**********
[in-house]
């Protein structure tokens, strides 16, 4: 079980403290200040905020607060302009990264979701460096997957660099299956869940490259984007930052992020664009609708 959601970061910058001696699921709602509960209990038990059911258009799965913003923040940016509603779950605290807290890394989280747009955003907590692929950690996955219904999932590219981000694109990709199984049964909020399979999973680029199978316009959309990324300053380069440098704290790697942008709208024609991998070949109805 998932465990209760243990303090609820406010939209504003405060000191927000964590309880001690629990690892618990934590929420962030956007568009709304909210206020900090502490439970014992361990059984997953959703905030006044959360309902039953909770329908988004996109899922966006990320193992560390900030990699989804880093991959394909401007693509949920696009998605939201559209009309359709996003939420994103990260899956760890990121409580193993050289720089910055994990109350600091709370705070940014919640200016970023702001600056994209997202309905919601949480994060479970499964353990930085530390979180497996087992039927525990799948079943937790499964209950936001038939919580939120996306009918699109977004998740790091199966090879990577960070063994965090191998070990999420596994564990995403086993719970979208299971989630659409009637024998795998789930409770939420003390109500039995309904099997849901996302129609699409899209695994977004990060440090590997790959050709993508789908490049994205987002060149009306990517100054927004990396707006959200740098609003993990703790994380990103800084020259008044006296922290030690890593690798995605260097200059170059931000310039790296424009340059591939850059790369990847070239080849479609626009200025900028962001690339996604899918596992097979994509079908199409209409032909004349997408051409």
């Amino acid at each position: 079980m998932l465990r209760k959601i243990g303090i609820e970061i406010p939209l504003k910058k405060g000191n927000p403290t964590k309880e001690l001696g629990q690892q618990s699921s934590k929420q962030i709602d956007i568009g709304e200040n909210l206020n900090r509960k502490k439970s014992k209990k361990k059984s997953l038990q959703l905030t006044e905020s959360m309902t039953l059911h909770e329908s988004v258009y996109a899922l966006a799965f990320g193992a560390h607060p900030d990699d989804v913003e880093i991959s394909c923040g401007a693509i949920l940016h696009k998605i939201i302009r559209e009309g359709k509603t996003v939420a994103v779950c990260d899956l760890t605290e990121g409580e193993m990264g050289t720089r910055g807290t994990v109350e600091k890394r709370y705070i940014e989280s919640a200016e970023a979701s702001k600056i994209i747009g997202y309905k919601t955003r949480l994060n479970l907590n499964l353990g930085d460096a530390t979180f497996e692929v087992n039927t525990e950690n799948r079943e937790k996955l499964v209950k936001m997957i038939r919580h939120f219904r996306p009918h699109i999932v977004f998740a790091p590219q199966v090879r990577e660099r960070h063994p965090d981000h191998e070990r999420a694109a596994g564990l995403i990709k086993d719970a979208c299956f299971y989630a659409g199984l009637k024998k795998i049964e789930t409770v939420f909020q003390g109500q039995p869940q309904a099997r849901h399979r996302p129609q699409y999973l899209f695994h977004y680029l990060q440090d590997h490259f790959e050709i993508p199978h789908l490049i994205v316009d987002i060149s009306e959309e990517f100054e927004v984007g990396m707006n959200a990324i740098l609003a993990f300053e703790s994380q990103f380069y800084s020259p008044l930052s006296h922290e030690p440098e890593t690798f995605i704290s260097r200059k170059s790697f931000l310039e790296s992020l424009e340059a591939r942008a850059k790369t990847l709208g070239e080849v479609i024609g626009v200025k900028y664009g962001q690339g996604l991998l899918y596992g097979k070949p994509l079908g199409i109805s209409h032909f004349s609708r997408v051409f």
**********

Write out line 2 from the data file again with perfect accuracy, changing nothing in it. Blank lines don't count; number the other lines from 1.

């Protein structure tokens, strides 16, 4: 079980403290200040905020607060302009990264979701460096997957660099299956869940490259984007930052992020664009609708 959601970061910058001696699921709602509960209990038990059911258009799965913003923040940016509603779950605290807290890394989280747009955003907590692929950690996955219904999932590219981000694109990709199984049964909020399979999973680029199978316009959309990324300053380069440098704290790697942008709208024609991998070949109805 998932465990209760243990303090609820406010939209504003405060000191927000964590309880001690629990690892618990934590929420962030956007568009709304909210206020900090502490439970014992361990059984997953959703905030006044959360309902039953909770329908988004996109899922966006990320193992560390900030990699989804880093991959394909401007693509949920696009998605939201559209009309359709996003939420994103990260899956760890990121409580193993050289720089910055994990109350600091709370705070940014919640200016970023702001600056994209997202309905919601949480994060479970499964353990930085530390979180497996087992039927525990799948079943937790499964209950936001038939919580939120996306009918699109977004998740790091199966090879990577960070063994965090191998070990999420596994564990995403086993719970979208299971989630659409009637024998795998789930409770939420003390109500039995309904099997849901996302129609699409899209695994977004990060440090590997790959050709993508789908490049994205987002060149009306990517100054927004990396707006959200740098609003993990703790994380990103800084020259008044006296922290030690890593690798995605260097200059170059931000310039790296424009340059591939850059790369990847070239080849479609626009200025900028962001690339996604899918596992097979994509079908199409209409032909004349997408051409």